As a responsible, hard working employee you either own or are provided with a smartphone that has all the functionality required to keep you in contact with your work, customers, suppliers and colleagues. And, it’s cool to have the latest Samsung S3 or Apple iPhone, place it on the table at meetings or make updates as you are mobile, isn’t it? It’s a sign to others of being important or up-to-date. In some cases, it’s just expected by everyone you know. Well that simple Internet-connected mini computer has meant that we are always online. More and more companies provide their employee with expensive handsets and fast data connections which is sometimes represented as a company benefit, but in return employers expect that the employees of the company will be available anytime. Naturally, it’s not documented in contract form, but it’s one of the unwritten expectations of modern working practises.
If you work in a company that has genuine opportunity or you are someone with responsibility or entrepreneurial spirit, then you probably have a demanding job. Our careers take vast amounts of mental capacity and an ever increasing share of our available time. With the explosion of smartphones which have effectively now become mobile computers, we have constant real-time access to emails and messages. If you work with global organisations, the pressure to be constantly accessible is absolutely expected.
The first step of being semi-connected was of course the mobile phone. Then came SMS messaging. Mobile phones beeped or flashed as a new message arrived. The interesting thing about messaging is that it was perceived as not being an interruption in comparison to a phone call that needs to be answered. A message supposedly was something that can be addressed at a later time or “for your information” type communication. But in most cases, when we received a message we felt obliged to read it and we often responded. And if your phone was linked to a pager or alarm system, or your bank account, the amount of messages received grew rapidly. Then came the Internet and email. With email, you needed to have a computer, go to the computer, turn on the computer, open your email, read and reply. It was not as demanding as today’s mobile computing. To do that in the middle of the night was quite an effort for most of us.
With the growth in the mobile phone becoming a mini personal computer, our cool and fancy device can function as a personal communication center for SMS messaging, email, social networking, landline and Internet telephone, document reader, video conferencing camera, voice recorder, meeting maker and an ever growing list of functionality. With configurable rings, lights and notifications and simple access to everyone and everything from the click of a button, it’s completely normal to be continuously connected to your work life.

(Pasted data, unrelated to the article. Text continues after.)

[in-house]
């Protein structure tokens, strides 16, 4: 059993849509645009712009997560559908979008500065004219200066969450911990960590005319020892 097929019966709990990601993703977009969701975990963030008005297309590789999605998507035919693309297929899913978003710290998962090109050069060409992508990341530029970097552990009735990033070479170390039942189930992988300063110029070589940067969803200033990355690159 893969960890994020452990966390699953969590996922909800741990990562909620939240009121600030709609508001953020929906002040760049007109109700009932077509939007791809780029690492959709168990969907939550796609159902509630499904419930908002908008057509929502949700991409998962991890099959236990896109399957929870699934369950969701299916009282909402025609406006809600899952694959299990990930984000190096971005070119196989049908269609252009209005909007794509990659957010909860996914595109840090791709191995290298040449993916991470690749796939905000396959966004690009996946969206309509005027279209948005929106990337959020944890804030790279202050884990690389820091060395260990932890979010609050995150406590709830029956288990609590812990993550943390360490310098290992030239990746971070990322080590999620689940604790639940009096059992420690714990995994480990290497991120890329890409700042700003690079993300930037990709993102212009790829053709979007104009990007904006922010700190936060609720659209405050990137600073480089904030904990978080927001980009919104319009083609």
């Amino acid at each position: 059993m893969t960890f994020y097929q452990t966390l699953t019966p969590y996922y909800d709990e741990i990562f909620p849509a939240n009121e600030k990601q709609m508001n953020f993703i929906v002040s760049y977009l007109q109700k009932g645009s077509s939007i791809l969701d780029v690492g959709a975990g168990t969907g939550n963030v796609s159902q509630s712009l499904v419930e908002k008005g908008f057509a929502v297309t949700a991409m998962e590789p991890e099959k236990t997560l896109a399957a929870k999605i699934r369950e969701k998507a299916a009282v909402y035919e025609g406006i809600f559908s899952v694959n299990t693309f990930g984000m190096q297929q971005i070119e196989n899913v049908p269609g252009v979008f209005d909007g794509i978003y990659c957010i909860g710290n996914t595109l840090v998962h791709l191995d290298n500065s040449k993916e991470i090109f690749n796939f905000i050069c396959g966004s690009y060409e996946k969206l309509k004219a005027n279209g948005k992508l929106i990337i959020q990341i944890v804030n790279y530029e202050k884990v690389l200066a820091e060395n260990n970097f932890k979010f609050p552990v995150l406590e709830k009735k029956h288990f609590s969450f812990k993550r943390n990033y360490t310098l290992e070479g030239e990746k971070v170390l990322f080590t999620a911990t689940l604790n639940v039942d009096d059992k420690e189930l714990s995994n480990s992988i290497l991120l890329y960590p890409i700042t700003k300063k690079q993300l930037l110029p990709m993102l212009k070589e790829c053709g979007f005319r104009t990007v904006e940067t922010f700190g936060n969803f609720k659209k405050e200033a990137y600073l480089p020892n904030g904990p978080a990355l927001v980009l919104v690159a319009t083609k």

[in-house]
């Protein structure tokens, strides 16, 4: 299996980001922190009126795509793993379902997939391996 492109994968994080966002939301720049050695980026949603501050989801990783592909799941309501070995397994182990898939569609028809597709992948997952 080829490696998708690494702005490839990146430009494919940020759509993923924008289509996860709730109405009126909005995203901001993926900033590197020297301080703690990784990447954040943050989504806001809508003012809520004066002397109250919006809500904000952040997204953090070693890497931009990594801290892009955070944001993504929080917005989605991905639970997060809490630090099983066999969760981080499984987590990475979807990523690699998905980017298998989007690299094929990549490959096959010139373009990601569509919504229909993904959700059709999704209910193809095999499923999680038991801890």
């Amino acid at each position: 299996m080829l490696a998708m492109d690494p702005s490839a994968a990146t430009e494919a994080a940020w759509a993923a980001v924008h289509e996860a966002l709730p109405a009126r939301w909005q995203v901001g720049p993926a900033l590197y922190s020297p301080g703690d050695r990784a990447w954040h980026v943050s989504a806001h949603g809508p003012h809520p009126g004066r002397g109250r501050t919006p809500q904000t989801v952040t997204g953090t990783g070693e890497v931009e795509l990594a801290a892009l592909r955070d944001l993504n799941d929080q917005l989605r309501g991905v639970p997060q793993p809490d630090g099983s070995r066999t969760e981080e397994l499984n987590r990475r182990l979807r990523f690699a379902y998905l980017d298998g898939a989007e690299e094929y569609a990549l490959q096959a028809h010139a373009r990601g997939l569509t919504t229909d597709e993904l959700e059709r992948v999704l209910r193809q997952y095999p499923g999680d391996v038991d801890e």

The increase in software as a service (SaaS) applications has meant that transparency of work has grown immensely. It means there is potentially much more to read, process and feedback. So, in the middle of the night, it’s possible to receive an email that has a link to a major piece of work and before you know it, you are reading the content and by the time you have finished reading it, your mind is full of information, questions and potential feedback. In some cases, you respond via the smartphone which has poor typing capability for larger documents or emails. And after all that, how are you supposed to return to sleep, especially if it’s bad news which is a common feature of day-to-day work life. And this can happen day in and day out.
When someone at the office used to go on vacation, it meant that the person was unreachable for the duration of their vacation. The notion of that today seems almost unimaginable for both employee and employer. Sending emails, making phone calls and sending text messages almost seems like a perfectly normal thing to someone on vacation. We at least expect that they will regularly check their work email and reply or act where necessary. With 3G and fairly widespread wireless Internet access, even the best vacation can be inundated with work. Is it unusual to check your smartphone or a tablet whilst taking the quad chair up a ski mountain or whilst you lie on a sunbed in some exotic summer resort? The answer is of course no.
As humans, we like to feel important. We like to feel wanted. Receiving constant updates, requests and feedback simply fuels that need and the smartphone has become the facilitator. Life as it once was has changed forever. And it all happened in the space of a few years.♦ End